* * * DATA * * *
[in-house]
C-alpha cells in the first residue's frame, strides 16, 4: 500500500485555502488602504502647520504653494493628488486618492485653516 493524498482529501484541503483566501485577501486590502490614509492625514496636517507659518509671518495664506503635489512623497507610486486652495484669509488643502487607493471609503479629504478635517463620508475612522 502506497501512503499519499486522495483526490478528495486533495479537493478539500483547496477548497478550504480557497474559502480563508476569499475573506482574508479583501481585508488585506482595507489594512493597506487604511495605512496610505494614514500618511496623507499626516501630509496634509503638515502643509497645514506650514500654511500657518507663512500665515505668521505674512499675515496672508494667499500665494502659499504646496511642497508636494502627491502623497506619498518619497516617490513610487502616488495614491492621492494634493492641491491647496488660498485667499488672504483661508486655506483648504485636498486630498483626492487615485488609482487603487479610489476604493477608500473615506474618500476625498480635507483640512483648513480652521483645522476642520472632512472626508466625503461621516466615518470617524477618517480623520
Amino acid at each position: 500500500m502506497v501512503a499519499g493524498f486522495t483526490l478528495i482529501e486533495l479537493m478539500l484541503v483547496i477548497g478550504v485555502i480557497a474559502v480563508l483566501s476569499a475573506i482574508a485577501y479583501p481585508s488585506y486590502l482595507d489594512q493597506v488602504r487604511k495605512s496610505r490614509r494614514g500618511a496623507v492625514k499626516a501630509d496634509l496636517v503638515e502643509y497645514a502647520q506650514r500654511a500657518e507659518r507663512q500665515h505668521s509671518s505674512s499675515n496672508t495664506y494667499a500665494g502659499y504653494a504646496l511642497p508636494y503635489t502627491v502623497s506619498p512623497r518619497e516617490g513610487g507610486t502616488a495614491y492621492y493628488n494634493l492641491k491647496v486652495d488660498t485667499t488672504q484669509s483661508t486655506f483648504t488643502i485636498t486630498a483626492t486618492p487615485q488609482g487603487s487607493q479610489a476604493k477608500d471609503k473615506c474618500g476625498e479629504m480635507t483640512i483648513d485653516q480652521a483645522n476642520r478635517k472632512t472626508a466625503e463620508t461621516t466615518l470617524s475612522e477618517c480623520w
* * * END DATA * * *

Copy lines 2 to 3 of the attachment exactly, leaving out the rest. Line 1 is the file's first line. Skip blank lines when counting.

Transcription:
C-alpha cells in the first residue's frame, strides 16, 4: 500500500485555502488602504502647520504653494493628488486618492485653516 493524498482529501484541503483566501485577501486590502490614509492625514496636517507659518509671518495664506503635489512623497507610486486652495484669509488643502487607493471609503479629504478635517463620508475612522 502506497501512503499519499486522495483526490478528495486533495479537493478539500483547496477548497478550504480557497474559502480563508476569499475573506482574508479583501481585508488585506482595507489594512493597506487604511495605512496610505494614514500618511496623507499626516501630509496634509503638515502643509497645514506650514500654511500657518507663512500665515505668521505674512499675515496672508494667499500665494502659499504646496511642497508636494502627491502623497506619498518619497516617490513610487502616488495614491492621492494634493492641491491647496488660498485667499488672504483661508486655506483648504485636498486630498483626492487615485488609482487603487479610489476604493477608500473615506474618500476625498480635507483640512483648513480652521483645522476642520472632512472626508466625503461621516466615518470617524477618517480623520
Amino acid at each position: 500500500m502506497v501512503a499519499g493524498f486522495t483526490l478528495i482529501e486533495l479537493m478539500l484541503v483547496i477548497g478550504v485555502i480557497a474559502v480563508l483566501s476569499a475573506i482574508a485577501y479583501p481585508s488585506y486590502l482595507d489594512q493597506v488602504r487604511k495605512s496610505r490614509r494614514g500618511a496623507v492625514k499626516a501630509d496634509l496636517v503638515e502643509y497645514a502647520q506650514r500654511a500657518e507659518r507663512q500665515h505668521s509671518s505674512s499675515n496672508t495664506y494667499a500665494g502659499y504653494a504646496l511642497p508636494y503635489t502627491v502623497s506619498p512623497r518619497e516617490g513610487g507610486t502616488a495614491y492621492y493628488n494634493l492641491k491647496v486652495d488660498t485667499t488672504q484669509s483661508t486655506f483648504t488643502i485636498t486630498a483626492t486618492p487615485q488609482g487603487s487607493q479610489a476604493k477608500d471609503k473615506c474618500g476625498e479629504m480635507t483640512i483648513d485653516q480652521a483645522n476642520r478635517k472632512t472626508a466625503e463620508t461621516t466615518l470617524s475612522e477618517c480623520w